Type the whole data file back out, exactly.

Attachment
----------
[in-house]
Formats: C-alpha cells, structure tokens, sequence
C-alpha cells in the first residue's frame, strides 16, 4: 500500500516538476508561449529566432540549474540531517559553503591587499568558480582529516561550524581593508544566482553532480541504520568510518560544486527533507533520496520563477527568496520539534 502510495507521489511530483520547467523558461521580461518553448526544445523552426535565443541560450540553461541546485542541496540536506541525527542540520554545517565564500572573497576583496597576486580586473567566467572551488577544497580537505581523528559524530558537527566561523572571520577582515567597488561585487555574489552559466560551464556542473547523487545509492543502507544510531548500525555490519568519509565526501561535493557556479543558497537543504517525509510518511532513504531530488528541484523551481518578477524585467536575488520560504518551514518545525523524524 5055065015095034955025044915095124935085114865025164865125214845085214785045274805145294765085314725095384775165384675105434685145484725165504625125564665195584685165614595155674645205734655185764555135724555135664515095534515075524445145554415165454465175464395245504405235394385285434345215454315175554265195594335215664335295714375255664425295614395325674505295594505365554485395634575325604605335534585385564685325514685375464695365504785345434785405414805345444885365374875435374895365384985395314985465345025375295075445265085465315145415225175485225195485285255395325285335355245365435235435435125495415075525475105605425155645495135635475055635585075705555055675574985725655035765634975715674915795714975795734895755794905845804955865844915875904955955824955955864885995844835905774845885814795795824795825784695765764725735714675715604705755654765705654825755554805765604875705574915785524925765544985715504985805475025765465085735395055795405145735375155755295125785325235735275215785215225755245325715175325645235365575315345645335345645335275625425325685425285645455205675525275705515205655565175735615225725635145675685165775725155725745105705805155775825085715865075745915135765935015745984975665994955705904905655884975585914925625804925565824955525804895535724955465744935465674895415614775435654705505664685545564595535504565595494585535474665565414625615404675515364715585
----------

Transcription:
[in-house]
Formats: C-alpha cells, structure tokens, sequence
C-alpha cells in the first residue's frame, strides 16, 4: 500500500516538476508561449529566432540549474540531517559553503591587499568558480582529516561550524581593508544566482553532480541504520568510518560544486527533507533520496520563477527568496520539534 502510495507521489511530483520547467523558461521580461518553448526544445523552426535565443541560450540553461541546485542541496540536506541525527542540520554545517565564500572573497576583496597576486580586473567566467572551488577544497580537505581523528559524530558537527566561523572571520577582515567597488561585487555574489552559466560551464556542473547523487545509492543502507544510531548500525555490519568519509565526501561535493557556479543558497537543504517525509510518511532513504531530488528541484523551481518578477524585467536575488520560504518551514518545525523524524 5055065015095034955025044915095124935085114865025164865125214845085214785045274805145294765085314725095384775165384675105434685145484725165504625125564665195584685165614595155674645205734655185764555135724555135664515095534515075524445145554415165454465175464395245504405235394385285434345215454315175554265195594335215664335295714375255664425295614395325674505295594505365554485395634575325604605335534585385564685325514685375464695365504785345434785405414805345444885365374875435374895365384985395314985465345025375295075445265085465315145415225175485225195485285255395325285335355245365435235435435125495415075525475105605425155645495135635475055635585075705555055675574985725655035765634975715674915795714975795734895755794905845804955865844915875904955955824955955864885995844835905774845885814795795824795825784695765764725735714675715604705755654765705654825755554805765604875705574915785524925765544985715504985805475025765465085735395055795405145735375155755295125785325235735275215785215225755245325715175325645235365575315345645335345645335275625425325685425285645455205675525275705515205655565175735615225725635145675685165775725155725745105705805155775825085715865075745915135765935015745984975665994955705904905655884975585914925625804925565824955525804895535724955465744935465674895415614775435654705505664685545564595535504565595494585535474665565414625615404675515364715585